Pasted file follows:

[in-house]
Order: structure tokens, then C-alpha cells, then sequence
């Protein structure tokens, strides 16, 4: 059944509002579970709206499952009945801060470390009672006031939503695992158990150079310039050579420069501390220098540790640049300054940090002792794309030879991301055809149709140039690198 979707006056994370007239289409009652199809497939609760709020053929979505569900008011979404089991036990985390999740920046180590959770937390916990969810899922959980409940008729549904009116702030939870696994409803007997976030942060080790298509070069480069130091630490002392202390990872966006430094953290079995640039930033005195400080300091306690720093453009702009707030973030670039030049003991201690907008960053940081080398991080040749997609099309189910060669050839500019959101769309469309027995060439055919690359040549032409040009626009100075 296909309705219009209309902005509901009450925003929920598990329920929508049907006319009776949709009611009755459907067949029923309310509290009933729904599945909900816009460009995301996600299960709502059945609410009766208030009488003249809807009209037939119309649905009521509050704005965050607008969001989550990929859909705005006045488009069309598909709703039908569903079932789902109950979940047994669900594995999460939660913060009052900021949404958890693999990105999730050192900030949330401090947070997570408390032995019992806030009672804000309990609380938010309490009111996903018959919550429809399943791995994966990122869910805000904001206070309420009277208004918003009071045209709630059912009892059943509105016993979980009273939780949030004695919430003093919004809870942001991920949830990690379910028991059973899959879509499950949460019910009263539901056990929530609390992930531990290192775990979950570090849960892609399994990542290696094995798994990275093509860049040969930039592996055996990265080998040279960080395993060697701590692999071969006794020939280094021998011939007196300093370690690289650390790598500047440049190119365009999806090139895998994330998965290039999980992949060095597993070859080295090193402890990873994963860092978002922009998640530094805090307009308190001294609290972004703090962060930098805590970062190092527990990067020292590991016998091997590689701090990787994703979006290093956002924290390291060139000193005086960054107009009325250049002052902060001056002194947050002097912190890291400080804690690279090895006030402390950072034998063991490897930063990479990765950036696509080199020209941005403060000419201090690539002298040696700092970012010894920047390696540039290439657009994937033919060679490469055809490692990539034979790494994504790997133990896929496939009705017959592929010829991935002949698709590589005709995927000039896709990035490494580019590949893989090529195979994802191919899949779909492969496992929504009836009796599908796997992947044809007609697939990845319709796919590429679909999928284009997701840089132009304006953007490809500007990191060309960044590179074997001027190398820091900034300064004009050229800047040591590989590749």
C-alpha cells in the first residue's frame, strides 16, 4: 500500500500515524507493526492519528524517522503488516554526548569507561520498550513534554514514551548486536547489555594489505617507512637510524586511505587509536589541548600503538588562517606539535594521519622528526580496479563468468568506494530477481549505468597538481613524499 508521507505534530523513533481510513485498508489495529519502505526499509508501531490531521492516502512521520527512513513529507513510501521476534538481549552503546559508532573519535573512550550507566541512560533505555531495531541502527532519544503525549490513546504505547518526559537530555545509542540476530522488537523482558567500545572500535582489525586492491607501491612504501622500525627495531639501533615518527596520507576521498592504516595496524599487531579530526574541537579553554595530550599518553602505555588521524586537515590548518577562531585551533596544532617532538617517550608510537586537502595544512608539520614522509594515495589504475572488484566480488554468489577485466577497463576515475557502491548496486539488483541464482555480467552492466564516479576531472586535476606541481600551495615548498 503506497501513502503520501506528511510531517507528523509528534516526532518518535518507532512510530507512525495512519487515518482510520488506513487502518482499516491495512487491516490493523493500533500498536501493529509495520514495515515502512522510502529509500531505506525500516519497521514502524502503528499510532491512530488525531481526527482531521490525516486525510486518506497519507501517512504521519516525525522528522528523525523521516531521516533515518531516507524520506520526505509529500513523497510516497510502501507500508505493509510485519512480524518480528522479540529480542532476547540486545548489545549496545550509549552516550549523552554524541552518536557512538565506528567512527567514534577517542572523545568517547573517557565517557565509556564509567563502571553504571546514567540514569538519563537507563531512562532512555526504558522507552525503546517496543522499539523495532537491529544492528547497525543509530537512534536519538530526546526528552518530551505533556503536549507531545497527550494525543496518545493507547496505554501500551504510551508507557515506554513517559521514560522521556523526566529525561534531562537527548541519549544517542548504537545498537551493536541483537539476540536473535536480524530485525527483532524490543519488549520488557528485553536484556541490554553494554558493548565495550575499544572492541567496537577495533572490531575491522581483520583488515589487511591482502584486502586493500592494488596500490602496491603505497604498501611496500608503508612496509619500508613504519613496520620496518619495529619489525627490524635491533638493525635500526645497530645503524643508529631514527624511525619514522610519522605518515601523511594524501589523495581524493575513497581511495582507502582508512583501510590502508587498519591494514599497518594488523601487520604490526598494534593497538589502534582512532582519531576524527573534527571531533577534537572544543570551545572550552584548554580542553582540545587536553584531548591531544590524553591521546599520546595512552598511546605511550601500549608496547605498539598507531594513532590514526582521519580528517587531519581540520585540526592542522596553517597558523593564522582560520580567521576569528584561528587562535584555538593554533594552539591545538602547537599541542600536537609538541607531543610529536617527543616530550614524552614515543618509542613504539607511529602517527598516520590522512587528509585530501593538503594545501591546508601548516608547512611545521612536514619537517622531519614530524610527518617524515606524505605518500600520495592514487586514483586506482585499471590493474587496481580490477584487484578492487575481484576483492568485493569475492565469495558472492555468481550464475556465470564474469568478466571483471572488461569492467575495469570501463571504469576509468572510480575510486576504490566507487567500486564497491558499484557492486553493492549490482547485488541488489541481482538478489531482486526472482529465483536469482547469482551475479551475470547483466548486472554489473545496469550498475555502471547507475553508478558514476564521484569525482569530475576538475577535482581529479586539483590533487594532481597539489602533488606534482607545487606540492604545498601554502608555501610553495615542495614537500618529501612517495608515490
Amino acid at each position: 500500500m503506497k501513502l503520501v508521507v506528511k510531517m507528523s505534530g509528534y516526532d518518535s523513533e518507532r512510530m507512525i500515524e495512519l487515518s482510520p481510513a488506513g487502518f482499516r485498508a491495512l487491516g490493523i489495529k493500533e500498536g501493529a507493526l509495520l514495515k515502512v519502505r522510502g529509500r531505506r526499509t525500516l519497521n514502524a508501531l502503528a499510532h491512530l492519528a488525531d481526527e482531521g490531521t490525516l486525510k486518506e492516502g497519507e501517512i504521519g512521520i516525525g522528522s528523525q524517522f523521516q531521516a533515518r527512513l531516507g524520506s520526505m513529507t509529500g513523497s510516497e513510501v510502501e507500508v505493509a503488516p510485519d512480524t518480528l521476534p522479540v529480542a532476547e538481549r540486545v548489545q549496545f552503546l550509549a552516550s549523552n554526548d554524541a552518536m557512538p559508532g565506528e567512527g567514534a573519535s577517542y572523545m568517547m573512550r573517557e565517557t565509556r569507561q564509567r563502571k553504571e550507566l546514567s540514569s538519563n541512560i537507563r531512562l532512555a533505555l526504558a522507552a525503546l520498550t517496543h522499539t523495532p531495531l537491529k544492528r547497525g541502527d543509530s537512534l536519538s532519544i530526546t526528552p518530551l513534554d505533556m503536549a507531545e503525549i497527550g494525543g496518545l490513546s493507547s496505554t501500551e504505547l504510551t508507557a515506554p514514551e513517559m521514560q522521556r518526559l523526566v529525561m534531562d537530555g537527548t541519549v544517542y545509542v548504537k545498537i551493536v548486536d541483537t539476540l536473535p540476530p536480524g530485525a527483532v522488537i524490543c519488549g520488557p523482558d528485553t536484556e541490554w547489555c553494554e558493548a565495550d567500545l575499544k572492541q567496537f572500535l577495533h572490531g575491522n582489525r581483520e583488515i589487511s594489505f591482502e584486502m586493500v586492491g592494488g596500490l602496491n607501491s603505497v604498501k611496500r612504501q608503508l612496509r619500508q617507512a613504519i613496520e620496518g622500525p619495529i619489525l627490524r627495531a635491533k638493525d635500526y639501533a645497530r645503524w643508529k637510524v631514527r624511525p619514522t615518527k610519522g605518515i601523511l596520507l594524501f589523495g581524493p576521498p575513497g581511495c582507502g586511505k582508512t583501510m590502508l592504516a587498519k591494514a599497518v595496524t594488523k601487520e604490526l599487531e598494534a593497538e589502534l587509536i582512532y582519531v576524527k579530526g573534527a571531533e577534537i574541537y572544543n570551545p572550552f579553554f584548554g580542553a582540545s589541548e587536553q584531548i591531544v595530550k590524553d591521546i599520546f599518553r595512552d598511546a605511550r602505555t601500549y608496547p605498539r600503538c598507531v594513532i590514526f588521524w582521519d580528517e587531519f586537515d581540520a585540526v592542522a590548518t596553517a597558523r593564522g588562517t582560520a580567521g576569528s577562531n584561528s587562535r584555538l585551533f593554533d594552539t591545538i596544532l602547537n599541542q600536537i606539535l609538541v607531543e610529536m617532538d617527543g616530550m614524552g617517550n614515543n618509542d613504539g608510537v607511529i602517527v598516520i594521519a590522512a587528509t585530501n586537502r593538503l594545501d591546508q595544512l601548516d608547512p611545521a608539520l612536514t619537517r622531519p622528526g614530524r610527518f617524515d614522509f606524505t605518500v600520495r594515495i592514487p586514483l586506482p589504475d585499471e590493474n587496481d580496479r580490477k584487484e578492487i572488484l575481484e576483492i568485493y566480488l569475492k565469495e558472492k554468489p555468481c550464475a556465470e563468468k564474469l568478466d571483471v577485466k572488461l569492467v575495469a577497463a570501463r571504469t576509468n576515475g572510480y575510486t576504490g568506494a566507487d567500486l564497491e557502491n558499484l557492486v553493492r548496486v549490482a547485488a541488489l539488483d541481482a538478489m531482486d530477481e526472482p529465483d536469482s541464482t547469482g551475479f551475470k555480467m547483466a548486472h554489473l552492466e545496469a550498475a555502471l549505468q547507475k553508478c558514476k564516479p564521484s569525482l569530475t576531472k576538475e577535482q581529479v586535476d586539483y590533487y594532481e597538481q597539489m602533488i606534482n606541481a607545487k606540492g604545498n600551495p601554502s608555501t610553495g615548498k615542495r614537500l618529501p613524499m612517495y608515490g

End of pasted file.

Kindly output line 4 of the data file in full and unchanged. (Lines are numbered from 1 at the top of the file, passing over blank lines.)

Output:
C-alpha cells in the first residue's frame, strides 16, 4: 500500500500515524507493526492519528524517522503488516554526548569507561520498550513534554514514551548486536547489555594489505617507512637510524586511505587509536589541548600503538588562517606539535594521519622528526580496479563468468568506494530477481549505468597538481613524499 508521507505534530523513533481510513485498508489495529519502505526499509508501531490531521492516502512521520527512513513529507513510501521476534538481549552503546559508532573519535573512550550507566541512560533505555531495531541502527532519544503525549490513546504505547518526559537530555545509542540476530522488537523482558567500545572500535582489525586492491607501491612504501622500525627495531639501533615518527596520507576521498592504516595496524599487531579530526574541537579553554595530550599518553602505555588521524586537515590548518577562531585551533596544532617532538617517550608510537586537502595544512608539520614522509594515495589504475572488484566480488554468489577485466577497463576515475557502491548496486539488483541464482555480467552492466564516479576531472586535476606541481600551495615548498 503506497501513502503520501506528511510531517507528523509528534516526532518518535518507532512510530507512525495512519487515518482510520488506513487502518482499516491495512487491516490493523493500533500498536501493529509495520514495515515502512522510502529509500531505506525500516519497521514502524502503528499510532491512530488525531481526527482531521490525516486525510486518506497519507501517512504521519516525525522528522528523525523521516531521516533515518531516507524520506520526505509529500513523497510516497510502501507500508505493509510485519512480524518480528522479540529480542532476547540486545548489545549496545550509549552516550549523552554524541552518536557512538565506528567512527567514534577517542572523545568517547573517557565517557565509556564509567563502571553504571546514567540514569538519563537507563531512562532512555526504558522507552525503546517496543522499539523495532537491529544492528547497525543509530537512534536519538530526546526528552518530551505533556503536549507531545497527550494525543496518545493507547496505554501500551504510551508507557515506554513517559521514560522521556523526566529525561534531562537527548541519549544517542548504537545498537551493536541483537539476540536473535536480524530485525527483532524490543519488549520488557528485553536484556541490554553494554558493548565495550575499544572492541567496537577495533572490531575491522581483520583488515589487511591482502584486502586493500592494488596500490602496491603505497604498501611496500608503508612496509619500508613504519613496520620496518619495529619489525627490524635491533638493525635500526645497530645503524643508529631514527624511525619514522610519522605518515601523511594524501589523495581524493575513497581511495582507502582508512583501510590502508587498519591494514599497518594488523601487520604490526598494534593497538589502534582512532582519531576524527573534527571531533577534537572544543570551545572550552584548554580542553582540545587536553584531548591531544590524553591521546599520546595512552598511546605511550601500549608496547605498539598507531594513532590514526582521519580528517587531519581540520585540526592542522596553517597558523593564522582560520580567521576569528584561528587562535584555538593554533594552539591545538602547537599541542600536537609538541607531543610529536617527543616530550614524552614515543618509542613504539607511529602517527598516520590522512587528509585530501593538503594545501591546508601548516608547512611545521612536514619537517622531519614530524610527518617524515606524505605518500600520495592514487586514483586506482585499471590493474587496481580490477584487484578492487575481484576483492568485493569475492565469495558472492555468481550464475556465470564474469568478466571483471572488461569492467575495469570501463571504469576509468572510480575510486576504490566507487567500486564497491558499484557492486553493492549490482547485488541488489541481482538478489531482486526472482529465483536469482547469482551475479551475470547483466548486472554489473545496469550498475555502471547507475553508478558514476564521484569525482569530475576538475577535482581529479586539483590533487594532481597539489602533488606534482607545487606540492604545498601554502608555501610553495615542495614537500618529501612517495608515490